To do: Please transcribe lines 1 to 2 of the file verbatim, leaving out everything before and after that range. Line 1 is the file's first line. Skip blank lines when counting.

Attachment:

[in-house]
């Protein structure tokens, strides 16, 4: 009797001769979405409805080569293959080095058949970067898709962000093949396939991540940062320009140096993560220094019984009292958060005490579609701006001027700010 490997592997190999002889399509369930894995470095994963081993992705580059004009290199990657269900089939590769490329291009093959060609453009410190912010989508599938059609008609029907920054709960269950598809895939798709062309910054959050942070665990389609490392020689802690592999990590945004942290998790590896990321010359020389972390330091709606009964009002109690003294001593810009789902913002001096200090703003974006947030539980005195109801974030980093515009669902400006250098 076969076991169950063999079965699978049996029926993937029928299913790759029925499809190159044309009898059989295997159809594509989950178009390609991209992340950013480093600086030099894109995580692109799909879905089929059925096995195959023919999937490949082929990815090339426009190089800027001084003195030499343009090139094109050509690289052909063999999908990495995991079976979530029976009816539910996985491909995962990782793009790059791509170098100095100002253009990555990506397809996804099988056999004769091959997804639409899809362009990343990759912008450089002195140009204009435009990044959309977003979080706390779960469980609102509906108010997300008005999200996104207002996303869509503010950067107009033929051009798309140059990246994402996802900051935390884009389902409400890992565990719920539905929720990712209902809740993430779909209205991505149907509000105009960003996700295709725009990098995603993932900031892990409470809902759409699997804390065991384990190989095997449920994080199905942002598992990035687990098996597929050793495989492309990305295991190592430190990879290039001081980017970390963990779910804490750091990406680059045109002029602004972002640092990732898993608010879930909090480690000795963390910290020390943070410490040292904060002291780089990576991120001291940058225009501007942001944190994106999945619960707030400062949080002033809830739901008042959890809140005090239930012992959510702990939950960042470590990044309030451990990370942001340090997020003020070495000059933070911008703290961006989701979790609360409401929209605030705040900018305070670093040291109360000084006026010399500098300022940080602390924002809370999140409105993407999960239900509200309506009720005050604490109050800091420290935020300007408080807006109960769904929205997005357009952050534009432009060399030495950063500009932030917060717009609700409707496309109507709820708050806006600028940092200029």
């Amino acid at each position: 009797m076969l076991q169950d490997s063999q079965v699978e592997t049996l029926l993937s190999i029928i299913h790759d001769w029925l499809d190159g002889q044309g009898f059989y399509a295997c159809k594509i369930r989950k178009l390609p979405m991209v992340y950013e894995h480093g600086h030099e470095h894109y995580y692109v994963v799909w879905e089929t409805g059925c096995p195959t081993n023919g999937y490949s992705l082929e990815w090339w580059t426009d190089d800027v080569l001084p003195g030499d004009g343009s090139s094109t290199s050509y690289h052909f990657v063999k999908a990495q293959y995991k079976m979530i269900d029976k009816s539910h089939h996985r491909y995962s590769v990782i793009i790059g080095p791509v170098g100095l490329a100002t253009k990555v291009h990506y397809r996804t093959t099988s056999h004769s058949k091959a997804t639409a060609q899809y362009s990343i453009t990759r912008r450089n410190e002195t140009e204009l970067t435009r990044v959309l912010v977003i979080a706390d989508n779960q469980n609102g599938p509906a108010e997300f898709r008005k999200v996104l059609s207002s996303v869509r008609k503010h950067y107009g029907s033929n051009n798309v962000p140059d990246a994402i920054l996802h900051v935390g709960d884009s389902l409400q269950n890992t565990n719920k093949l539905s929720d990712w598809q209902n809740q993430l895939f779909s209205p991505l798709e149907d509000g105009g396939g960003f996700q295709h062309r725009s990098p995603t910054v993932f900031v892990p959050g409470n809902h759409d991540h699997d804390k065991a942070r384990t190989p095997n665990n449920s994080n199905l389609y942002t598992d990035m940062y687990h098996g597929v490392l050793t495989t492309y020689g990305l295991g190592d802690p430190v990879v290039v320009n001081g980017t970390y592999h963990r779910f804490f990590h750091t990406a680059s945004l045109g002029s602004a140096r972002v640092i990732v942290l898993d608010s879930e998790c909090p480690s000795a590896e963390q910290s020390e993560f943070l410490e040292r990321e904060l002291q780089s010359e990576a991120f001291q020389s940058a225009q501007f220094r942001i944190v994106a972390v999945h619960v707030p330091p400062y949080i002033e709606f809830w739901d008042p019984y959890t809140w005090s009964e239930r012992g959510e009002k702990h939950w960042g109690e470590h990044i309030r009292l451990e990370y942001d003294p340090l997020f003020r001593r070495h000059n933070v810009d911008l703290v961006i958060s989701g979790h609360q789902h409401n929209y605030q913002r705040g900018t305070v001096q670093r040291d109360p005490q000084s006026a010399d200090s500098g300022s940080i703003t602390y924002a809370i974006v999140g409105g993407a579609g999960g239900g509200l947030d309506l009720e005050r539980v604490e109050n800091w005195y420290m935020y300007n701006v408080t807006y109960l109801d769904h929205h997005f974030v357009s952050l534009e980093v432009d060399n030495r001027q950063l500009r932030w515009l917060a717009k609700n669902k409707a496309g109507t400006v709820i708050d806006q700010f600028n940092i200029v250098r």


[in-house]
């Protein structure tokens, strides 16, 4: 009797001769979405409805080569293959080095058949970067898709962000093949396939991540940062320009140096993560220094019984009292958060005490579609701006001027700010 490997592997190999002889399509369930894995470095994963081993992705580059004009290199990657269900089939590769490329291009093959060609453009410190912010989508599938059609008609029907920054709960269950598809895939798709062309910054959050942070665990389609490392020689802690592999990590945004942290998790590896990321010359020389972390330091709606009964009002109690003294001593810009789902913002001096200090703003974006947030539980005195109801974030980093515009669902400006250098 076969076991169950063999079965699978049996029926993937029928299913790759029925499809190159044309009898059989295997159809594509989950178009390609991209992340950013480093600086030099894109995580692109799909879905089929059925096995195959023919999937490949082929990815090339426009190089800027001084003195030499343009090139094109050509690289052909063999999908990495995991079976979530029976009816539910996985491909995962990782793009790059791509170098100095100002253009990555990506397809996804099988056999004769091959997804639409899809362009990343990759912008450089002195140009204009435009990044959309977003979080706390779960469980609102509906108010997300008005999200996104207002996303869509503010950067107009033929051009798309140059990246994402996802900051935390884009389902409400890992565990719920539905929720990712209902809740993430779909209205991505149907509000105009960003996700295709725009990098995603993932900031892990409470809902759409699997804390065991384990190989095997449920994080199905942002598992990035687990098996597929050793495989492309990305295991190592430190990879290039001081980017970390963990779910804490750091990406680059045109002029602004972002640092990732898993608010879930909090480690000795963390910290020390943070410490040292904060002291780089990576991120001291940058225009501007942001944190994106999945619960707030400062949080002033809830739901008042959890809140005090239930012992959510702990939950960042470590990044309030451990990370942001340090997020003020070495000059933070911008703290961006989701979790609360409401929209605030705040900018305070670093040291109360000084006026010399500098300022940080602390924002809370999140409105993407999960239900509200309506009720005050604490109050800091420290935020300007408080807006109960769904929205997005357009952050534009432009060399030495950063500009932030917060717009609700409707496309109507709820708050806006600028940092200029």